It was difficult understand for me. Example: I am not familiar with the term "raped" scripture. Perhaps a personification? (Rape is a word for sexual assault.) Grammer made it difficult to understand. Spelling of 'transloated' which I at first assumed to be "translocated" retarded my comprehension. I was told the authors were inspired and each had their own style and thus it was not technically a dictation. Maybe I am wrong. Maybe it was a dictation in the style of the writer. Because of my lack of education I always have difficulty when God is referred to as YHWH and other abbreviations. Again, that is my limitation that retards my understanding I didn't know what claims you were referring too. Again, maybe that's just me. I don't get it ... I am not sure who the Scribes are ... possibly another term for writers but there is a capital on Scribes so I suppose it has a formal definition of which I am unaware. I don't know what "Self Interpreting" that means. I asked two university educated co-workers if they knew what "Self Interpreting" meant and neither could hazard a guess. Neither I or the software spell checker know what "Rebewed" means. All this being said, Becky liked what you wrote so it's probably just me.
  7. Fastfredy0

    Impassibility of God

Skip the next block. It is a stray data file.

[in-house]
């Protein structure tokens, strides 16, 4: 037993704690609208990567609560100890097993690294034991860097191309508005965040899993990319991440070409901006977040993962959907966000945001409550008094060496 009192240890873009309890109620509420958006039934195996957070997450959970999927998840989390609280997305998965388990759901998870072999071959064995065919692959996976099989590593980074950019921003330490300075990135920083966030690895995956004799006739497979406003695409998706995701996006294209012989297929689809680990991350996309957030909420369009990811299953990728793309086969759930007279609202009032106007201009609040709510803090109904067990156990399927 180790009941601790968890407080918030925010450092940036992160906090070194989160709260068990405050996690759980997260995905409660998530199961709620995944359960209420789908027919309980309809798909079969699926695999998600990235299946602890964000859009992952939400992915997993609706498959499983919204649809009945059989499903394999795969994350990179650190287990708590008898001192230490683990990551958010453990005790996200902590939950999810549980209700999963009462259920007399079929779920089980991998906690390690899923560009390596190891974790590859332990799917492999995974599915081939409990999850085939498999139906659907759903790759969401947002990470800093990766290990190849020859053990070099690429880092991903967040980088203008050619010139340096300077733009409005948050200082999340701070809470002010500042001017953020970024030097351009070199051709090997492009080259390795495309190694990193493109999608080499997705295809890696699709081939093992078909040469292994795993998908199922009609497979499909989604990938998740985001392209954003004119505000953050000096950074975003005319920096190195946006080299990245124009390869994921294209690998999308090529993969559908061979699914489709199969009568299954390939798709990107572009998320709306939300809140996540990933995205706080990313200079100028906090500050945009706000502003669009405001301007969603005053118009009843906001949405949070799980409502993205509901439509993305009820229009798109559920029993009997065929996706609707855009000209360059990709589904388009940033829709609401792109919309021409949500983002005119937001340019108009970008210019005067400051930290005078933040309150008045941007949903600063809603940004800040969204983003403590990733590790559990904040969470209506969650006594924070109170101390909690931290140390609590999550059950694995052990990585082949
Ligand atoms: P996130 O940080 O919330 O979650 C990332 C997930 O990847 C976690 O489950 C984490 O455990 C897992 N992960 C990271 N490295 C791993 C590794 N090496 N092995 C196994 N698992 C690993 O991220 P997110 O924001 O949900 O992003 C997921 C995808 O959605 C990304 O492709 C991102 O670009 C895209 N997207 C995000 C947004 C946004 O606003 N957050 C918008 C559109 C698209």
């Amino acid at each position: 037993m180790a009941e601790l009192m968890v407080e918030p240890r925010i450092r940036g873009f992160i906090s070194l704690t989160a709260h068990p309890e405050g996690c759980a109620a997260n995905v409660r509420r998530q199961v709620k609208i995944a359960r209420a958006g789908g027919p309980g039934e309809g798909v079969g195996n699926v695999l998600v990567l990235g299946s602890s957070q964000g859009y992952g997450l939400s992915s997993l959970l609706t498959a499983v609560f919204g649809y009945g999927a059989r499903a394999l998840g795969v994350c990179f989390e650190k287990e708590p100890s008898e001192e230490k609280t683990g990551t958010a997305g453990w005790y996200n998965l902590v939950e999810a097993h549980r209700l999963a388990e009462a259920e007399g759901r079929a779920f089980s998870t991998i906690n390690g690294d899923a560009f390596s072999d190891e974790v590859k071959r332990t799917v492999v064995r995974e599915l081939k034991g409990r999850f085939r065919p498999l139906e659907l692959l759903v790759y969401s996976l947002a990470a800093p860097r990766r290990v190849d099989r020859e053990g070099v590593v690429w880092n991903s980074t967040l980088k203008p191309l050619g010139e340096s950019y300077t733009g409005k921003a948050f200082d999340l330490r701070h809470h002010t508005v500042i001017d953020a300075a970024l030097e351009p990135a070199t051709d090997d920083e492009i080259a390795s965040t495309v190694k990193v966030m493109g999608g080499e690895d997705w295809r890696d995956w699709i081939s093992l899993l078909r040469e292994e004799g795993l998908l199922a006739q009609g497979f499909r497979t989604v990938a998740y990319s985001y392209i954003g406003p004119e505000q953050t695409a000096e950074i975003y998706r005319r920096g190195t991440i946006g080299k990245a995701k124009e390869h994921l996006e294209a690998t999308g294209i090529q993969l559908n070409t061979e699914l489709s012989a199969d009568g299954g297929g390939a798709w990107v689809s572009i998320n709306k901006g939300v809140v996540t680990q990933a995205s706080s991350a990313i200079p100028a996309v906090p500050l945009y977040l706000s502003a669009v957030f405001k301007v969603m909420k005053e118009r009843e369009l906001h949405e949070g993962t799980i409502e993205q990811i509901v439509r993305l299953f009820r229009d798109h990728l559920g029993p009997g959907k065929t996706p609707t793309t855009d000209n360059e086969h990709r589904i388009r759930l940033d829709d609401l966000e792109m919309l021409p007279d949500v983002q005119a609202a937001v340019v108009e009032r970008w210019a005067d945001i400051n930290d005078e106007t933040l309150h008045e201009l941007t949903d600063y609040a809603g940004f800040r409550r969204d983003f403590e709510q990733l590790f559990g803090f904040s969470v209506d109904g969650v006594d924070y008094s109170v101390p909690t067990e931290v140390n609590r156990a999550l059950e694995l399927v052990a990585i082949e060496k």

Gee, difficult questions. You got me thinking (something I try to avoid as I am not particularly good at it) Impassibility is a difficult concept and the author I quoted alludes to this. I probably will hit some heresy but I will take a chance and put my feeble thoughts out there. (You will make my brain hurt 😉 ) I would say the human nature was able to suffer and the divine nature cannot suffer or at least not as we do. For example, the divine nature cannot die (which is a form of suffering) and obviously the human nature can die. Similarly, I would submit that the 'human nature' of Christ is the nature than can have sympathy and that can learn(Matthew 24:36; John 11:35 Jesus wept); whereas the divine nature would not be sympathetic as pointed out by the article I posted or at least not sympathetic in the way humans experience it. I don't think the divine nature could suffer or have sympathy because God is sovereign and His decree (plan) goes entirely to the way He desires so it's not like he is surprised by event (not to mention that the divine nature has no succession of moments; a concept I struggle with. So all things are as if they are currently happening to Him. Can God suffer and be joyful and love at the same time? I suppose he does; but the amount would not change. Is this suffering and love or wrath as we experience it? Surely not.). Also, the divine nature of Christ, being independent, cannot be affected by his creation (satirical aside: unless you are an Arminian and God has to change all His initial plan according to whether you decide to believe or not *mischievous smirk*) Aside: (God is incomprehensible, yet knowable so I may be portraying my incomprehensibility more than my knowability) *weak smile* Hmmm, (brain continues to throb 😉) God does not change and is not made of parts so the 'divine nature' cannot be added to or subtracted from. So,I suppose, the Hypostatic Union is neither an "addition" or "subtraction" to the divine nature. I can't answer your pre-incarnate question as I don't know what specific issues you refer to. (Aside: having two natures and being one person is not a easy concept for me ... i.e. This Jesus is a complicate being) Jesus has two natures which suggests the natures can be distinct. Thus the 'all knowing' divine nature and yet Jesus can say that only the Father knows the time of Christ's 2nd advent. (Matthew 24:36 “But of that [exact] day and hour no one knows, not even the angels of heaven, nor the Son [in His humanity], but the Father alone. AMP) Sorry, I probably didn't answer your query. His ways are not our ways so. I hesitate to use the pejorative "cheapen". Man cannot inflict pain on the divine nature or change it's plan or teach it. The divine nature cannot be added to or subtracted from; it is not made of parts. Just as the divine nature is omnipresent, the human nature of Christ is not for if it could it would not be a 'human' nature. The human nature can feel pain and cry for Lazarus, the divine nature of God does not (in my opinion) have emotions in the same way that we do; thus, I would go along with the article. All this being said, my finite mind is still grovelling to better understand Him and His attributes. I am sure He is laughing at me right now in an anthropomorphic way. Maybe the human nature of Christ just learned about my petty grovelling and is giggling as I type assuming the divine nature thinks my meanderings are worth mentioning to the human nature) Maybe your point is that Jesus is God (agreed). But some of the features of Jesus contradict the definition of God. (God is spirit, Jesus is not; God is all knowing, Jesus is not; God doesn't get tired, Jesus does) Seems there will always be some complexity that is beyond me if I try to go deeply into the metaphysics of it all. My apologies if I have committed a heresy (or two). 😉 ... and for my meanderings ... you got me thinking, thx.